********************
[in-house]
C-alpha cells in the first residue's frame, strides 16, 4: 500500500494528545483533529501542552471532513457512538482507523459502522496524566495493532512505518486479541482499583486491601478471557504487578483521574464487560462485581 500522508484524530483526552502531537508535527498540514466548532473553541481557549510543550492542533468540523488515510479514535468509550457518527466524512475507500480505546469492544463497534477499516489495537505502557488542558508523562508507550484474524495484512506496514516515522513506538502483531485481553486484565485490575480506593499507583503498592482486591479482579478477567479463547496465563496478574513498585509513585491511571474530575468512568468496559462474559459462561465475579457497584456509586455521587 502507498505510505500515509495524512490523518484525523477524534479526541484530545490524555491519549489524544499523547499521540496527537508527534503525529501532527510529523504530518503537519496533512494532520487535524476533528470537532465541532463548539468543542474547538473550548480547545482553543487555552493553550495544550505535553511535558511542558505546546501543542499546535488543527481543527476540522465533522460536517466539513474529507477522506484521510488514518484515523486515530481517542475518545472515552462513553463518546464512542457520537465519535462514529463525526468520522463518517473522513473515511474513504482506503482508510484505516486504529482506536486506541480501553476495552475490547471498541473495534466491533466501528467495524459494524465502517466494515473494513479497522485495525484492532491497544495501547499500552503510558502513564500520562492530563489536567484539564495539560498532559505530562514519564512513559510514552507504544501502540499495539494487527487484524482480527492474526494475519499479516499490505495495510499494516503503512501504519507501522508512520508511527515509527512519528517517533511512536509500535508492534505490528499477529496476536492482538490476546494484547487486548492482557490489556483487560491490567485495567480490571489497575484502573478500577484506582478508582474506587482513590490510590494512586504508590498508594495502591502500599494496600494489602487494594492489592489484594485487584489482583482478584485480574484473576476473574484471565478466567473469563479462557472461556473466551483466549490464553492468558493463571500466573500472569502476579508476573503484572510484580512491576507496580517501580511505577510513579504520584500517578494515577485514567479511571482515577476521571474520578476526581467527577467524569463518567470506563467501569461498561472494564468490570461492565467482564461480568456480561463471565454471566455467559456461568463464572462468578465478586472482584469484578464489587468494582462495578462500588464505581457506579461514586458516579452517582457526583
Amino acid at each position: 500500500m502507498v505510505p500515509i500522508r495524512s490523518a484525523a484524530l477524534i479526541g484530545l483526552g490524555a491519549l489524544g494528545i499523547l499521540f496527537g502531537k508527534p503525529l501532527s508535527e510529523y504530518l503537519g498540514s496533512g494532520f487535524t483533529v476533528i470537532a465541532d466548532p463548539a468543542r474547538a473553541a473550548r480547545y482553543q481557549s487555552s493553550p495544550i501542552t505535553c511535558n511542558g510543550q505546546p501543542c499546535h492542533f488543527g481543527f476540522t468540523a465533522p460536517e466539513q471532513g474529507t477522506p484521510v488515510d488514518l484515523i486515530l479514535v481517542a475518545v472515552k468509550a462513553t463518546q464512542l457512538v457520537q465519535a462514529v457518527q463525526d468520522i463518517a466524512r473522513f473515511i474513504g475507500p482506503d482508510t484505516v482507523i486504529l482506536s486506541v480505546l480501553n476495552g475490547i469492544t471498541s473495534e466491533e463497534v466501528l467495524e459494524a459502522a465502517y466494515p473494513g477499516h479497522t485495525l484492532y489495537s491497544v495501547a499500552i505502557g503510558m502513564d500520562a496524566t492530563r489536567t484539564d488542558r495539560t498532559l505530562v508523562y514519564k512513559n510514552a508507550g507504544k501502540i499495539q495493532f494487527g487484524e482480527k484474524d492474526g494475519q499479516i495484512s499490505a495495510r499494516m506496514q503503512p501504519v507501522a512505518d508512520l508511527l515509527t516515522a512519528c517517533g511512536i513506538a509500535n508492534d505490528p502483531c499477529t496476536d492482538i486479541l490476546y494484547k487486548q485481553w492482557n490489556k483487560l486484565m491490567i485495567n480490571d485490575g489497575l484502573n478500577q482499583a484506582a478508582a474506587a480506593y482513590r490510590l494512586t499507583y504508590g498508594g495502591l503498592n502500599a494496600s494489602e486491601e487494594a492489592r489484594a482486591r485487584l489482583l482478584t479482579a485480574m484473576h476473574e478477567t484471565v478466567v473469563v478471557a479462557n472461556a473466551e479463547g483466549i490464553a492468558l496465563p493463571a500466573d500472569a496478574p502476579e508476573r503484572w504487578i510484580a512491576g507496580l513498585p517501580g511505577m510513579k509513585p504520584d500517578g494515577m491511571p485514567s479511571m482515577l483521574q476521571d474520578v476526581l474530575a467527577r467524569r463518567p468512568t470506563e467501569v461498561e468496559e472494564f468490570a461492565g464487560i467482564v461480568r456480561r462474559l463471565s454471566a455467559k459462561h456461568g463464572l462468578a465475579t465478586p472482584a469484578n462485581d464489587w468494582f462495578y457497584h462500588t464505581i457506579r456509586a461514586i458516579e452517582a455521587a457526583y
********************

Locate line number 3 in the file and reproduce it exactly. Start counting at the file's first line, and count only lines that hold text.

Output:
Amino acid at each position: 500500500m502507498v505510505p500515509i500522508r495524512s490523518a484525523a484524530l477524534i479526541g484530545l483526552g490524555a491519549l489524544g494528545i499523547l499521540f496527537g502531537k508527534p503525529l501532527s508535527e510529523y504530518l503537519g498540514s496533512g494532520f487535524t483533529v476533528i470537532a465541532d466548532p463548539a468543542r474547538a473553541a473550548r480547545y482553543q481557549s487555552s493553550p495544550i501542552t505535553c511535558n511542558g510543550q505546546p501543542c499546535h492542533f488543527g481543527f476540522t468540523a465533522p460536517e466539513q471532513g474529507t477522506p484521510v488515510d488514518l484515523i486515530l479514535v481517542a475518545v472515552k468509550a462513553t463518546q464512542l457512538v457520537q465519535a462514529v457518527q463525526d468520522i463518517a466524512r473522513f473515511i474513504g475507500p482506503d482508510t484505516v482507523i486504529l482506536s486506541v480505546l480501553n476495552g475490547i469492544t471498541s473495534e466491533e463497534v466501528l467495524e459494524a459502522a465502517y466494515p473494513g477499516h479497522t485495525l484492532y489495537s491497544v495501547a499500552i505502557g503510558m502513564d500520562a496524566t492530563r489536567t484539564d488542558r495539560t498532559l505530562v508523562y514519564k512513559n510514552a508507550g507504544k501502540i499495539q495493532f494487527g487484524e482480527k484474524d492474526g494475519q499479516i495484512s499490505a495495510r499494516m506496514q503503512p501504519v507501522a512505518d508512520l508511527l515509527t516515522a512519528c517517533g511512536i513506538a509500535n508492534d505490528p502483531c499477529t496476536d492482538i486479541l490476546y494484547k487486548q485481553w492482557n490489556k483487560l486484565m491490567i485495567n480490571d485490575g489497575l484502573n478500577q482499583a484506582a478508582a474506587a480506593y482513590r490510590l494512586t499507583y504508590g498508594g495502591l503498592n502500599a494496600s494489602e486491601e487494594a492489592r489484594a482486591r485487584l489482583l482478584t479482579a485480574m484473576h476473574e478477567t484471565v478466567v473469563v478471557a479462557n472461556a473466551e479463547g483466549i490464553a492468558l496465563p493463571a500466573d500472569a496478574p502476579e508476573r503484572w504487578i510484580a512491576g507496580l513498585p517501580g511505577m510513579k509513585p504520584d500517578g494515577m491511571p485514567s479511571m482515577l483521574q476521571d474520578v476526581l474530575a467527577r467524569r463518567p468512568t470506563e467501569v461498561e468496559e472494564f468490570a461492565g464487560i467482564v461480568r456480561r462474559l463471565s454471566a455467559k459462561h456461568g463464572l462468578a465475579t465478586p472482584a469484578n462485581d464489587w468494582f462495578y457497584h462500588t464505581i457506579r456509586a461514586i458516579e452517582a455521587a457526583y